#3: Remember That Your Body Is Supposed to Produce Earwax

Even though ear wax can be annoying and unsightly, remember that your body is meant to produce it. The goal shouldn’t be to eliminate earwax completely, but to keep it at a level that is comfortable for you.


#4: Be Especially Careful If You’re Prone to Ear Infections or Other Ear Issues

If you have a history of ear infections, ear sensitivity, diabetes, a hole in your eardrum, or another issue relating to your ears, you should always speak with your doctor before you begin any earwax removal treatment. People with a history of ear problems can suffer serious side effects from even the safest earwax removal treatments, so you shouldn’t try any of them before speaking to a doctor.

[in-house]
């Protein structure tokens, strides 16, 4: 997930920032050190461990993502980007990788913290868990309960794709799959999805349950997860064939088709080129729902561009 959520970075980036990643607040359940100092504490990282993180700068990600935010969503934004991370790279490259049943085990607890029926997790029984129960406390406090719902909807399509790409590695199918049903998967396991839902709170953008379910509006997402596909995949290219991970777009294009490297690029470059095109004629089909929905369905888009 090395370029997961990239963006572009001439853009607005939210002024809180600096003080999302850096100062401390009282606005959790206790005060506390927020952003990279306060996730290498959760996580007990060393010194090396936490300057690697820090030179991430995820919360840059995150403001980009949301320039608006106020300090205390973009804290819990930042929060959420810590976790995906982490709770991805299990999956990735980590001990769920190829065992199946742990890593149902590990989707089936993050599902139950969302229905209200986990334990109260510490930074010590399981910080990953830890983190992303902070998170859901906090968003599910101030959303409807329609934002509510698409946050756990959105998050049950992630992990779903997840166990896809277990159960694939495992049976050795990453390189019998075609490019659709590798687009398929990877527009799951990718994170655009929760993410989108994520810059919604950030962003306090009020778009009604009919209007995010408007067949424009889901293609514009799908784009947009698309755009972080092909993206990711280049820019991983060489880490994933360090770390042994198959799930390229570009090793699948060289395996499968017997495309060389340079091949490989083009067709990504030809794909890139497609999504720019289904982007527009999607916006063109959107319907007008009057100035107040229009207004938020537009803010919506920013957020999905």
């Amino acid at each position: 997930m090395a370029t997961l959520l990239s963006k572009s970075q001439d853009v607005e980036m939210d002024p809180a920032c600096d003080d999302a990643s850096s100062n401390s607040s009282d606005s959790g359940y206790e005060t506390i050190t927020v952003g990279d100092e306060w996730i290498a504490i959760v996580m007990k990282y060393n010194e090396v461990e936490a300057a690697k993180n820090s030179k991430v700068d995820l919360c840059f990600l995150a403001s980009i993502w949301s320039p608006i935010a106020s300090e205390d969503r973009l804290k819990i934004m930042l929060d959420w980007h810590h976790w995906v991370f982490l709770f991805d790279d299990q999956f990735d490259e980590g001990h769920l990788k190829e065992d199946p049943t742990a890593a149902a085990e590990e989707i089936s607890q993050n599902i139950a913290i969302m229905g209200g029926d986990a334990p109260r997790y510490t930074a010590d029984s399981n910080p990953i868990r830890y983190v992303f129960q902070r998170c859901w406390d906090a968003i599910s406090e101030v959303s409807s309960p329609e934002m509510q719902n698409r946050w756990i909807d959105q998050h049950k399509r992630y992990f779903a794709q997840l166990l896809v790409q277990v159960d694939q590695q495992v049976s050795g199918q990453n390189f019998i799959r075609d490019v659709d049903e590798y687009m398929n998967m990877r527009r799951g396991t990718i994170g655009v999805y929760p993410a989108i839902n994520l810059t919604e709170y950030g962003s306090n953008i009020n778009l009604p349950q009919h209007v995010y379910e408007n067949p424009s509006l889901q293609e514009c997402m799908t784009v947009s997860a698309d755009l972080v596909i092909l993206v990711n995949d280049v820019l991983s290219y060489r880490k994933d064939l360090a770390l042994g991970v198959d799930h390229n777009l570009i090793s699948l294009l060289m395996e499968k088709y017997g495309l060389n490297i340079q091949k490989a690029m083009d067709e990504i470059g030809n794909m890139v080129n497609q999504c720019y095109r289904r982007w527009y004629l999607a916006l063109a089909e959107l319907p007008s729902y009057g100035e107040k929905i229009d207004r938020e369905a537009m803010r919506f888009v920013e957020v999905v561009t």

Conclusion: The Best Way to Remove Ear Wax

Even if you think that ear wax is gross or annoying, you likely don’t need to worry about removing it. It’s normal for your body to produce ear wax, and, unless it’s causing you discomfort or affecting other parts of your life, it doesn’t need to be removed.

If you do decide to remove it, there are several ways to do this. The most common ear wax removal methods are:

  • Suctioning
  • Ear drops
  • Hydrogen peroxide
  • Ear irrigation
  • Cotton swabs
  • Candling

What’s the best way to remove ear wax? We recommend suctioning or ear drops as the safest and most effective ways. However, all of these methods, particularly cotton swabs and candling, carry some risk, and you should always consult a doctor before you try any of them, especially if you’re not sure how to remove ear wax blockage. No matter which method you use, you should always avoid forcing anything into the ear canal in order to avoid serious injury.